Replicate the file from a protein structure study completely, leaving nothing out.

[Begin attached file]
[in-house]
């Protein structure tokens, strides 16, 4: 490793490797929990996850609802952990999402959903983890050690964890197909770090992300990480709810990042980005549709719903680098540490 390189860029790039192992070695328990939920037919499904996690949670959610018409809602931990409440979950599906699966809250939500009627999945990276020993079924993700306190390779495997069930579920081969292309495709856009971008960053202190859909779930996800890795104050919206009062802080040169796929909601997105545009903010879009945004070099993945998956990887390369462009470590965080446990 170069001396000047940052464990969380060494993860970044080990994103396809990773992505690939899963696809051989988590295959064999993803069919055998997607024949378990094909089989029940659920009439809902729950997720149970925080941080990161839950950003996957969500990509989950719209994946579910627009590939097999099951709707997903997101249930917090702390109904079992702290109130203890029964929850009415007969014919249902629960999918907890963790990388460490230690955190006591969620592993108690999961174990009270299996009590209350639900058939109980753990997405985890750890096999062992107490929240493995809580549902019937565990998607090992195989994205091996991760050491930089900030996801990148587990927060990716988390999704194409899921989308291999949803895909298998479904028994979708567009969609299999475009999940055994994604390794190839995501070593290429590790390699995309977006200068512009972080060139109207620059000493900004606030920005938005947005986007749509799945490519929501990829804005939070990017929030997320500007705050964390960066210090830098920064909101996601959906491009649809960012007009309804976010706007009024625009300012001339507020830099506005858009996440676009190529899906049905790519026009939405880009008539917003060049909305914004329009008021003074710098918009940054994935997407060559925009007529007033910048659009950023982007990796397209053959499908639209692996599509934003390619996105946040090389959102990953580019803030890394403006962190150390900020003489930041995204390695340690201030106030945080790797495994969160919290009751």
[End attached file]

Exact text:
[in-house]
């Protein structure tokens, strides 16, 4: 490793490797929990996850609802952990999402959903983890050690964890197909770090992300990480709810990042980005549709719903680098540490 390189860029790039192992070695328990939920037919499904996690949670959610018409809602931990409440979950599906699966809250939500009627999945990276020993079924993700306190390779495997069930579920081969292309495709856009971008960053202190859909779930996800890795104050919206009062802080040169796929909601997105545009903010879009945004070099993945998956990887390369462009470590965080446990 170069001396000047940052464990969380060494993860970044080990994103396809990773992505690939899963696809051989988590295959064999993803069919055998997607024949378990094909089989029940659920009439809902729950997720149970925080941080990161839950950003996957969500990509989950719209994946579910627009590939097999099951709707997903997101249930917090702390109904079992702290109130203890029964929850009415007969014919249902629960999918907890963790990388460490230690955190006591969620592993108690999961174990009270299996009590209350639900058939109980753990997405985890750890096999062992107490929240493995809580549902019937565990998607090992195989994205091996991760050491930089900030996801990148587990927060990716988390999704194409899921989308291999949803895909298998479904028994979708567009969609299999475009999940055994994604390794190839995501070593290429590790390699995309977006200068512009972080060139109207620059000493900004606030920005938005947005986007749509799945490519929501990829804005939070990017929030997320500007705050964390960066210090830098920064909101996601959906491009649809960012007009309804976010706007009024625009300012001339507020830099506005858009996440676009190529899906049905790519026009939405880009008539917003060049909305914004329009008021003074710098918009940054994935997407060559925009007529007033910048659009950023982007990796397209053959499908639209692996599509934003390619996105946040090389959102990953580019803030890394403006962190150390900020003489930041995204390695340690201030106030945080790797495994969160919290009751």